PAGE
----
SF: And the song "In America," in kind of contrast to that. Your memory is so much better than mine. I'm thinking back in 1980 when that song came out – I can't remember what happened in '80 that would have inspired that.

Charlie: The Iranian Hostage Crisis. Our hostages over at the American Embassy in Tehran. It was a reawakening of patriotism. That was something that our enemies did that they had no idea what they were doing, because it galvanized America, the people, the Old John Doe out here, and John Q. You're not supposed to be able to go into the embassies there. That's like a little piece of American soil over there, and these people go in there and take hostages. And it just literally made America mad. I kept hearing, "Well, we ought to go over there and do this, we ought to do that, we ought to do the other thing, we ought to do something about this." And I thought, you know, patriotism is making a reappearance. And then the lines popped in my mind, "Well, you never did think that it ever would happen again," because after Vietnam, patriotism was at ebb tide. And all of the sudden here we were, we had people ready to go to arms or do whatever we needed to do to get the situation straightened out. America was just a flat-out piece of flag-waving patriotism. That's what I am. I'm a flag-waving patriot.

SF: And a Pittsburgh Steelers fan? The line, "Lay your hand on a Pittsburgh Steelers fan…"

Charlie: Yeah, I've gone to ball games at different places, but I've always felt the Pittsburgh Steelers fans, especially in the old stadium, they were just… I used to go do the National Anthem there sometimes. I mean, they're steel workers and they're good old guys with blisters, or calluses on their hands. The salt of the earth, the finest, just the greatest people, the strength of America. The strength of America is not in Washington, D.C. It's in our people, it's on the farms, in the factories. It's the people out here that make this country work. The truck drivers, the farmers. And these people – that's what they were, and I just felt like if you want to go to war, let me take some of these guys with me. Go lay your hand on a Pittsburgh Steelers fan, and you're gonna find out what American anger is, because it's the kind of people they are.
Charlie Daniels Photo
SF: Okay. I absolutely agree with you. I don't know about Pittsburgh Steelers, but San Diego Chargers, boy, we're just like that.

Charlie: There you go. We're gonna steal LaDanian Tomlinson from you. We're gonna come get him and bring him to Nashville, and dare you all to come here.

SF: For LaDanian we just might come.

Charlie: We're needing a running back pretty bad over here.

SF: He's something.

Charlie: He is. I tell you what, I've never seen anything like him. I have so much enjoyed watching him play.

SF: And he's so classy. He conducts himself with such class.

Charlie: Yeah, he's a good Christian kid, and he's just the package. Now, there's your role model. Not Pac-Man Jones and his bunch of punks. I'm serious, Pac-Man plays here in Tennessee, and he's a punk. But these guys in Cincinnati, that's not the kids I'd be looking up to. LaDanian Tomlinson, and hey, there's your role model. And Shaun Alexander up in Seattle. These kids, they ought to be the role models. Not Pac-Man Jones.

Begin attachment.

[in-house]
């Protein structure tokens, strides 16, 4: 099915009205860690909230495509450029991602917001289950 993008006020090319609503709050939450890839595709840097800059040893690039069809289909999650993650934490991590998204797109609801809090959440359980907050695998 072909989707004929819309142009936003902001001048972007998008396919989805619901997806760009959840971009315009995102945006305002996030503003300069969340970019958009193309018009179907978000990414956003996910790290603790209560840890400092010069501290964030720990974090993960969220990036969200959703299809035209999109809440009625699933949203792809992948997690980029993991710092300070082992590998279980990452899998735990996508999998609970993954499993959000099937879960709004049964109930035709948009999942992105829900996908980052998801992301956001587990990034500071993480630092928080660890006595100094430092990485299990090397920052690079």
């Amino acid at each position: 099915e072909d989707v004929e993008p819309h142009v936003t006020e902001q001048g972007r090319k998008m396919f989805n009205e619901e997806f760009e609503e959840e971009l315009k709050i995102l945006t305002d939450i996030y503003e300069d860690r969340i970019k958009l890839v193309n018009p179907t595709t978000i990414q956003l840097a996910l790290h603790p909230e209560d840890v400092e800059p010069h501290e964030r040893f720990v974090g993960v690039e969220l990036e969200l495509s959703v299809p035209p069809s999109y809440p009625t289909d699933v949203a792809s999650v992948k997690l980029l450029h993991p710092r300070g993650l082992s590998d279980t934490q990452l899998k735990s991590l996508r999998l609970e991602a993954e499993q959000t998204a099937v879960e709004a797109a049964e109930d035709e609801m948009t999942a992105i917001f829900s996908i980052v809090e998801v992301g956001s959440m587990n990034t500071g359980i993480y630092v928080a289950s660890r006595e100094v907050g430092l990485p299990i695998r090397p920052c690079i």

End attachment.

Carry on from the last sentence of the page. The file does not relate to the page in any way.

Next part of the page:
SF: I absolutely agree. I bow to LaDanian. Okay, "The South's Gonna Do It Again."

Charlie: Well, "South" is just about a bunch of bands that we play with and enjoy working with. That was 1974, we brought them out, and we worked with Marshall Tucker, and the Allman Brothers, and Skynyrd, and our good old bunch. We all came up basically in the same kind of situation, and most of the guys that I wrote about we felt very close to. We felt a kinship to, a brotherhood sort of thing. So it's just a tribute song to the bands.

SF: Okay. I would be remiss if I didn't mention the Devil going down to Georgia.

Charlie: I wish I had a story about that, for anything other than, of course, it's an old fasty and it's been done a bunch of times. But we had rehearsed, written, and recorded the music for our Million Mile Reflections album, and all of the sudden we said, "We don't have a fiddle song." I don't know why we didn't discover that, but we went out and we took a couple of days' break from the recording studio, went into a rehearsal studio, I just had this idea. The devil went down to Georgia.

I don't know where it came from, but it just did. Well, I think I might know where it came from, it may have come from an old poem called "The Mountain Whippoorwill" that Stephen Vincent Benet wrote many, many years ago, that I had in high school. He didn't use that line, but I started playing, and the band started playing, and first thing you know we had it down.

SF: Who came up with what the Devil plays, and who came up with Johnny plays?

Charlie: I did. I played the fiddles on them.

SF: You played them both? You made them up and you said, "Okay, this is what the Devil's gonna sound like."?

Charlie: Well, yeah, because the Devil's just blowing smoke. If you listen to that, there's just a bunch of noise. There's no melody to it, there's no nothing. It's just a bunch of noise. Just confusion and stuff. And of course Johnny's saying something. You can't beat the Devil without the Lord. I didn't have that in the song, but I should have.